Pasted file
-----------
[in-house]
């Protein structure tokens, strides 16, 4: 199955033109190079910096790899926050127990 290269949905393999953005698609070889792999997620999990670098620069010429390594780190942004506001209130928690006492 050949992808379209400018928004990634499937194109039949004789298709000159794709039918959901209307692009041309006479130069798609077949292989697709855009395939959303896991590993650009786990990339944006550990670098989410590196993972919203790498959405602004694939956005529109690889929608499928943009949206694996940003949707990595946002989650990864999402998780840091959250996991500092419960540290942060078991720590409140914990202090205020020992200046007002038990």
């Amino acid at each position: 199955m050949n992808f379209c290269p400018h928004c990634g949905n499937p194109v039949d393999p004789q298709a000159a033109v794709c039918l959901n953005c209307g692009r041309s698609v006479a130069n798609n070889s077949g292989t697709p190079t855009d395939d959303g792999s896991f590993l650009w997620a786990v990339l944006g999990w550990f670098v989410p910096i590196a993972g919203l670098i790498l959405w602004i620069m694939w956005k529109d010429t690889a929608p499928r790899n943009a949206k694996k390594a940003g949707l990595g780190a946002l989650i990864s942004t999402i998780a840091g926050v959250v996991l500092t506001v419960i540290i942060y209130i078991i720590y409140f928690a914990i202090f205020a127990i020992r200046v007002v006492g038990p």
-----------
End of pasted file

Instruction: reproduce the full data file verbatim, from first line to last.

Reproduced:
[in-house]
């Protein structure tokens, strides 16, 4: 199955033109190079910096790899926050127990 290269949905393999953005698609070889792999997620999990670098620069010429390594780190942004506001209130928690006492 050949992808379209400018928004990634499937194109039949004789298709000159794709039918959901209307692009041309006479130069798609077949292989697709855009395939959303896991590993650009786990990339944006550990670098989410590196993972919203790498959405602004694939956005529109690889929608499928943009949206694996940003949707990595946002989650990864999402998780840091959250996991500092419960540290942060078991720590409140914990202090205020020992200046007002038990």
């Amino acid at each position: 199955m050949n992808f379209c290269p400018h928004c990634g949905n499937p194109v039949d393999p004789q298709a000159a033109v794709c039918l959901n953005c209307g692009r041309s698609v006479a130069n798609n070889s077949g292989t697709p190079t855009d395939d959303g792999s896991f590993l650009w997620a786990v990339l944006g999990w550990f670098v989410p910096i590196a993972g919203l670098i790498l959405w602004i620069m694939w956005k529109d010429t690889a929608p499928r790899n943009a949206k694996k390594a940003g949707l990595g780190a946002l989650i990864s942004t999402i998780a840091g926050v959250v996991l500092t506001v419960i540290i942060y209130i078991i720590y409140f928690a914990i202090f205020a127990i020992r200046v007002v006492g038990p």